The digital divide, organized labor, and smart mobs

The “digital divide” is being discussed on Margin Walker right now.
Josh says:

a) Is the digital divide problem worth becoming involved in?
b) If so, is it something we can actually help with?
c) If so, what do we do?”

My response:
The digital divide, in non-post-industrial Western capitalist societies, is being bridged as we speak, through programs like GeekCorp (just one of many similar projects), the spread of cell phones, and other mobile computing devices.
The results, as mentioned earlier, will probably include even more outsourcing of our current jobs. But other results will include new information driven businesses, more productivity in agricultural industries, and people organizing on a global level in new ways.
I expect to see a new global organized labor movement. As Abe said on his site, “Organized labor still has the potential to be a vital force in the world. They can present a strong counteracting force to maneuvers of corporations, governments, and other mass groups.”
American companies started outsourcing their manufacturing work because it was cheaper to pay people in third world nations than to pay union workers. Workers in these countries were generally happy to have steady work, even if the pay and conditions were appalling by our standards. And they were afraid to organize because these companies could move to another impoverished nation. But as tech becomes cheaper, it will become possible for people from around the world to organize and create large, global unions.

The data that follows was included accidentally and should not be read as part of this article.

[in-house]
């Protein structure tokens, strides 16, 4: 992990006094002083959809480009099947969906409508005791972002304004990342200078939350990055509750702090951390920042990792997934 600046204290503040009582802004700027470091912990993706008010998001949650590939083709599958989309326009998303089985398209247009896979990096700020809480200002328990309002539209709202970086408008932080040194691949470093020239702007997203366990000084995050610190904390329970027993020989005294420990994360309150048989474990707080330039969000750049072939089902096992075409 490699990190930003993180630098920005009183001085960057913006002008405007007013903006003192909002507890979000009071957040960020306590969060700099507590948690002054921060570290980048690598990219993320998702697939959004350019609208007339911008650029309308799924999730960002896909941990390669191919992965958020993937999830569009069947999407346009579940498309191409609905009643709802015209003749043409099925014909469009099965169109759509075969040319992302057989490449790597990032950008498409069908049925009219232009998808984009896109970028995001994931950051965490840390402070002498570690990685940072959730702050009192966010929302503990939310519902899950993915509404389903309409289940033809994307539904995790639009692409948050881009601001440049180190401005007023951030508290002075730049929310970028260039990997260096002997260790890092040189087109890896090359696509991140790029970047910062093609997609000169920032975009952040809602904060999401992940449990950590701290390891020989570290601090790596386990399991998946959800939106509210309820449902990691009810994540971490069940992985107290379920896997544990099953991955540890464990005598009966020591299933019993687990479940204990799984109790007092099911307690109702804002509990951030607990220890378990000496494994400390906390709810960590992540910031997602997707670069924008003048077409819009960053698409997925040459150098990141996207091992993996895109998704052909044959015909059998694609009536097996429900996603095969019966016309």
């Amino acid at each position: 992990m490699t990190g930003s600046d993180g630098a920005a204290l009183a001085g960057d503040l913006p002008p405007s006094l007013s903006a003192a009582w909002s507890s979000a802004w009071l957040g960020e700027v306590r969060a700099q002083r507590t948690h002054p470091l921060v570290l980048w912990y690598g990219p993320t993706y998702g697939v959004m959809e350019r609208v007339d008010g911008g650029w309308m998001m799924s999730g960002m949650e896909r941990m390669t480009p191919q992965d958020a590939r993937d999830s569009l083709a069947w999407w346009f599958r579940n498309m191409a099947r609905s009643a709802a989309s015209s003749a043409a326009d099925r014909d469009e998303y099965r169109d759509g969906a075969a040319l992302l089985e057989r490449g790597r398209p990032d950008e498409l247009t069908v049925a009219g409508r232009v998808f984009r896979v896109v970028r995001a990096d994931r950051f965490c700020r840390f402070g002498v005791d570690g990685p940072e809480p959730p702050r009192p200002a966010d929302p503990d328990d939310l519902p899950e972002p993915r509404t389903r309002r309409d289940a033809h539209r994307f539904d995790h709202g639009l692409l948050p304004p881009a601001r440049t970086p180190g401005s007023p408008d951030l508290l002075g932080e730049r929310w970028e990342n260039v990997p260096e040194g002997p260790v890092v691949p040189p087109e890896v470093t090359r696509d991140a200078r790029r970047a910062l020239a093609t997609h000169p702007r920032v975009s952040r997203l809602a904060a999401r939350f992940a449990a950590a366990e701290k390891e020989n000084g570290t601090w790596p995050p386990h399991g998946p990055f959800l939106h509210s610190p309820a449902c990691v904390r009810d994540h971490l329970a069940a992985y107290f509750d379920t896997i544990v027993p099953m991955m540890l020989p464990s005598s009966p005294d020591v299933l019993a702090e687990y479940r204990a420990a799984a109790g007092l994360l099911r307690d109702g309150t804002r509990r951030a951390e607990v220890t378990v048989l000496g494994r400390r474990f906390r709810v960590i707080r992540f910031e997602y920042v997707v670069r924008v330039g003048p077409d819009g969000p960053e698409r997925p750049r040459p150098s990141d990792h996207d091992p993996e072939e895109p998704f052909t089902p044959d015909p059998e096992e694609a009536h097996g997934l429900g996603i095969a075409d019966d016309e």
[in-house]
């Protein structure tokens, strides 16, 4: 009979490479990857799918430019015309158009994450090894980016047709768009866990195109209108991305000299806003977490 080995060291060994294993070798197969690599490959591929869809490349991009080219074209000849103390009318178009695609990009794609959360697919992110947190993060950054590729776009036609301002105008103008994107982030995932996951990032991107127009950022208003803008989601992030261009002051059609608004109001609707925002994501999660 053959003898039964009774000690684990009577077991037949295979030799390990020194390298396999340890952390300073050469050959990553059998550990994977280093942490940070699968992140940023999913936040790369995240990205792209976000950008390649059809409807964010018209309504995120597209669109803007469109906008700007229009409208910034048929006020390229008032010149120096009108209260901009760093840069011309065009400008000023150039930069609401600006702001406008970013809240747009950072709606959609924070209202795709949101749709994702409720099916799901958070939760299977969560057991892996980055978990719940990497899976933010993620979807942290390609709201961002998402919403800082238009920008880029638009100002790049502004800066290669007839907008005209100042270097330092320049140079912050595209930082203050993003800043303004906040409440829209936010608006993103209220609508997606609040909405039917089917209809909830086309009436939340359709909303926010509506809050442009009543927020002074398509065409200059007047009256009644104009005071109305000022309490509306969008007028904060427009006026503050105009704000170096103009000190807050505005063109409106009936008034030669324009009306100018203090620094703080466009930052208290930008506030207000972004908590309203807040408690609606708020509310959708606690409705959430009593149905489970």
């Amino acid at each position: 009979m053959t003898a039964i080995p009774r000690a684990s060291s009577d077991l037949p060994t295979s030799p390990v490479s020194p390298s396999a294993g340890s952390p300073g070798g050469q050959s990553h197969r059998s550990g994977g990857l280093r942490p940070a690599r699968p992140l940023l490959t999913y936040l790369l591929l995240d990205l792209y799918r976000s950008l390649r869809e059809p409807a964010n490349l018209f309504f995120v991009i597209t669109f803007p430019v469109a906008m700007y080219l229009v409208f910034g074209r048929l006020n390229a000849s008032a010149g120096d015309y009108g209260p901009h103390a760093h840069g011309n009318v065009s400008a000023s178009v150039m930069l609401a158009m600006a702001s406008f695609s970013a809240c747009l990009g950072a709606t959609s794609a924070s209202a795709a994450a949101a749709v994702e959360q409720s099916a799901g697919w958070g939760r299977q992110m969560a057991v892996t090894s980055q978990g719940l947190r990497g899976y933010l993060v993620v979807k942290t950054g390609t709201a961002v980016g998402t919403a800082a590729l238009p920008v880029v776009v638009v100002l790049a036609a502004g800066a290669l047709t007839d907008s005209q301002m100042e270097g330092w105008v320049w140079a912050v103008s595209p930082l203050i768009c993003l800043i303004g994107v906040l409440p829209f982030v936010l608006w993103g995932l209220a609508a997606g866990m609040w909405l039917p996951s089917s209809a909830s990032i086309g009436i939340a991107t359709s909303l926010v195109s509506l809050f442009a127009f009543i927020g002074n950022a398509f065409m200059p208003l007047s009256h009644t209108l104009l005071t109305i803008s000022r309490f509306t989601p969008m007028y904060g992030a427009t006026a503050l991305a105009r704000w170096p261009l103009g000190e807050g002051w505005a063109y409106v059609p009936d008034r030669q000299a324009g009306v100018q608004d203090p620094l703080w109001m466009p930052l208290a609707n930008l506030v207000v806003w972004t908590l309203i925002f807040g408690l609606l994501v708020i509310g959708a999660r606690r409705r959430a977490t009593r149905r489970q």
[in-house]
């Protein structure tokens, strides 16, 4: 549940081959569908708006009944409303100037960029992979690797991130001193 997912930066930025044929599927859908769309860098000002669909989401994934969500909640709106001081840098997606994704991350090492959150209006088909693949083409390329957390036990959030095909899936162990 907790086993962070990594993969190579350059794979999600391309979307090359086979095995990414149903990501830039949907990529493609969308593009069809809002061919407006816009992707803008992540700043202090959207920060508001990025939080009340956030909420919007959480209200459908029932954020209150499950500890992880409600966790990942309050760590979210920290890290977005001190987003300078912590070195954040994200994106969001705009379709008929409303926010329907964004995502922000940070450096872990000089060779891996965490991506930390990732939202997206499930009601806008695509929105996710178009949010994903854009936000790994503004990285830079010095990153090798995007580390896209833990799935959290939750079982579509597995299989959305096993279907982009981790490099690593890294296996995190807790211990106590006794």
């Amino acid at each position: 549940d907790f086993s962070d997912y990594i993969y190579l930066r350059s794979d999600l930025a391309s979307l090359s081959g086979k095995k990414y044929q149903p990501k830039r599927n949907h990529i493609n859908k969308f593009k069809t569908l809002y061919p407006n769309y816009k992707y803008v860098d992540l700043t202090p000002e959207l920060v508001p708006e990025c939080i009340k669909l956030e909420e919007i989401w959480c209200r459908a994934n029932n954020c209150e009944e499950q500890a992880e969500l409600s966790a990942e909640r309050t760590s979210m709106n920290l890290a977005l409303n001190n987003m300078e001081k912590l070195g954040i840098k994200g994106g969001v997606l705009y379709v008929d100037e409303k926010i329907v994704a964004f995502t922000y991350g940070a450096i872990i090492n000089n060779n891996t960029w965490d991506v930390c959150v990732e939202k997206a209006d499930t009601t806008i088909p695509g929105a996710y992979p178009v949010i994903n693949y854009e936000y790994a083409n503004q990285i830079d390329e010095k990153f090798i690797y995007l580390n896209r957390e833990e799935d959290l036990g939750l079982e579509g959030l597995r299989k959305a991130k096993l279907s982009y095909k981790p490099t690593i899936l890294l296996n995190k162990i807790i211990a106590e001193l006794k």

Is there something we can do? I dunno. Volunteer with organizations to be build the infrastructure, teach some literacy. It won’t take a whole lot, private industry is building the cell phone infrastructure, and kids don’t need a lot of tutoring to learn the basics of computing. The revolution will have to come from the people in these countries, and not from us. It won’t be American consumer activists that get Starbucks to serve only fair traded coffee, it will be coffee pickers who finally say “enough is enough” and get together and quit picking coffee until they get paid more.
In America, we’re adapting to the loss of a lot of manufacturing, call center, and programming jobs. Many of these people displaced by outsourcing are moving into the service industry. Rob Walker says: “…you could argue that no-benefits line cooks, bike messengers and temps add up to new blue-collar equivalents.” We’ll probably see more service industry unions. These are more prevalent in other countries than in America right now, but I’m sure we’ll be seeing them grow more powerful in America.
What can we do here? I guess keep on doing the stuff that we (the sort of people who read Margin Walker) do. Make art. Make social software. Come up with stuff to do with social software. Keep trying to get this stuff into people’s hands.
Beyond that, I don’t know. Next time we go to Starbucks we can suggest to the kid who makes our latte that she start a union.

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